Low-income communities in Chicago are often “food deserts”; defined as impoverished areas that don’t have a full-service grocery store or other source for fresh produce within one mile. Public housing is often at the heart of these food deserts. EarthGrid will be building a 70,000 sq. ft. indoor, controlled-environment farm in partnership with the Chicago Housing Authority to grow food for local students and their families. The farm will serve as the centerpiece of a new 5-acre housing project which will be constructed by the CHA. Food from the vertical farm will be grown to provide fresh produce free to school children in nearby schools, and to their parents at significantly reduced cost through the Farm-to-School Program.
This is a continuation of the Spring 2017 IPRO 237 project. The objective of the previous first semester of this IPRO project was to design the 70,000 sq. ft. building that will house the farm. The farm structure designed by the previous team will feature a sustainable hydroponics facility that will grow fish, lettuce, spinach, cucumbers and cherry tomatoes. The energy used for the facility will be generated from renewable sources and water will be supplied by a rainwater collection system.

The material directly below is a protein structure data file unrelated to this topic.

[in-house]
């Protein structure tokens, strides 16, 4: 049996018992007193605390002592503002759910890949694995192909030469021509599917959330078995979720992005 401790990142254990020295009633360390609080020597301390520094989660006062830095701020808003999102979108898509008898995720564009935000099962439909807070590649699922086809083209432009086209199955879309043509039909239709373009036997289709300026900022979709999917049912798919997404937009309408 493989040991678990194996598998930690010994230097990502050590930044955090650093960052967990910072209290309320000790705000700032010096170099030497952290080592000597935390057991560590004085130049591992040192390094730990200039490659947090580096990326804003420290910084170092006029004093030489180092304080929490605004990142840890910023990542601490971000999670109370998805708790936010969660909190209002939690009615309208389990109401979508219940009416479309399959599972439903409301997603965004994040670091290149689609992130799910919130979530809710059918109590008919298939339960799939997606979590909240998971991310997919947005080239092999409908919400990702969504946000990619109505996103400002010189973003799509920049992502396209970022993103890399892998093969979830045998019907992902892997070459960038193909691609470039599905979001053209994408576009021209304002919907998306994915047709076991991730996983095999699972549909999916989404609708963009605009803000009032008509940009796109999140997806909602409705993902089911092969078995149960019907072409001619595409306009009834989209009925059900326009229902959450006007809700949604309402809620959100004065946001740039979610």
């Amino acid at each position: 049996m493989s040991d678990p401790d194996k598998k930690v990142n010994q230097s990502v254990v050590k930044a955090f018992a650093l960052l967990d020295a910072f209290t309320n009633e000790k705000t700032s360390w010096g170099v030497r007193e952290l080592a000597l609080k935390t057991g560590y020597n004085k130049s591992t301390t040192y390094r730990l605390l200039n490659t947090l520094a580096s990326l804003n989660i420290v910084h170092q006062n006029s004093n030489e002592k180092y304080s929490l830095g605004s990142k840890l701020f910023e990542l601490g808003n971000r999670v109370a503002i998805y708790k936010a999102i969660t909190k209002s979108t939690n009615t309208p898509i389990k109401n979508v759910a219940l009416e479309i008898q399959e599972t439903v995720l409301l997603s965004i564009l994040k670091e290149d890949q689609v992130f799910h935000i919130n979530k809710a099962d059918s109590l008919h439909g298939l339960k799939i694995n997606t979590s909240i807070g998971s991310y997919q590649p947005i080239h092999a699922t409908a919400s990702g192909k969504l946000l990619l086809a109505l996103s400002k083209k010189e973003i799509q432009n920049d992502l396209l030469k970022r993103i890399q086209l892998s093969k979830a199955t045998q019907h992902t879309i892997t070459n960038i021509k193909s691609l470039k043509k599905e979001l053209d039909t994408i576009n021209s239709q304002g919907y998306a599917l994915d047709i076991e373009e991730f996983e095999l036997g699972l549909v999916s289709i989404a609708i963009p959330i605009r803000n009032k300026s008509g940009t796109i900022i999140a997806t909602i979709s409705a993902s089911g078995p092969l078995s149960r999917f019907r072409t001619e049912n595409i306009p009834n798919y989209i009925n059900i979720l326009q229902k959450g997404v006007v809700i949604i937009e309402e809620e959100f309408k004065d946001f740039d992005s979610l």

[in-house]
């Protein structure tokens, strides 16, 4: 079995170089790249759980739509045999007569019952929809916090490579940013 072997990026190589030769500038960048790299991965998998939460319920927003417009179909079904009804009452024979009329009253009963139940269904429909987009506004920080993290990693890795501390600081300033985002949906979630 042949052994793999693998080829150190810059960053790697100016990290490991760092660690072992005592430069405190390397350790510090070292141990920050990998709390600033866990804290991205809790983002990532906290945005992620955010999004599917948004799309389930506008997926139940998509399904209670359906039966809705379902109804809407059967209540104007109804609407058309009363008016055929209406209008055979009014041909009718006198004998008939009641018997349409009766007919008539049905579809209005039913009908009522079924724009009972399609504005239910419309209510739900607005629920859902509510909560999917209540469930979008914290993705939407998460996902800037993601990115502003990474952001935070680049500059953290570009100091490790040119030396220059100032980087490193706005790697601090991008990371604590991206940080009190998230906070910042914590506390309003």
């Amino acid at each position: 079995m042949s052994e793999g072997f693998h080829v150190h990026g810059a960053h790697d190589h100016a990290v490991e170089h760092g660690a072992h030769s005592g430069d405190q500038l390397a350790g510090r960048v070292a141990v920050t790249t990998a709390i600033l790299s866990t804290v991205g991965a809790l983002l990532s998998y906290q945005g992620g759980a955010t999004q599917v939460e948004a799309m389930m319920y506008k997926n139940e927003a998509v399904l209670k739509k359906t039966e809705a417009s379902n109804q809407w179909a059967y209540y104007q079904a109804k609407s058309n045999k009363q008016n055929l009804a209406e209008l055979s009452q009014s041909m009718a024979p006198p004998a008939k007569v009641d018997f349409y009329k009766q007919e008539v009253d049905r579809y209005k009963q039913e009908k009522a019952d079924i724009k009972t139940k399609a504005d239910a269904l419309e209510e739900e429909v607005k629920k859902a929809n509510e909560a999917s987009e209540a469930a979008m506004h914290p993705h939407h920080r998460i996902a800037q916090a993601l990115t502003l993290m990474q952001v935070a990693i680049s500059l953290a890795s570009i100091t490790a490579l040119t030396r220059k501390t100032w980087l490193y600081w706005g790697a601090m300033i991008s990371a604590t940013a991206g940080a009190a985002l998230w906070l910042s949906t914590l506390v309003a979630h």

The Fall 2017 IPRO team will focus on designing the operation of the facility. The team will design the production and storage systems in the facility that include aquaponic and hydroponic growing systems. The team will research and specify the lighting and growing equipment to be used in the farm, and develop a budget for the facility. The team will also develop a business model to support operation of the farm for the benefit of the children and families served by the facility.
EarthGrid, as the sponsor of the project, will work closely with this IPRO team on the design of the facility. The IPRO instructor has extensive experience with vertical farms, including the design and construction of the aquaponics facility at The Plant, the first vertical farm in Chicago.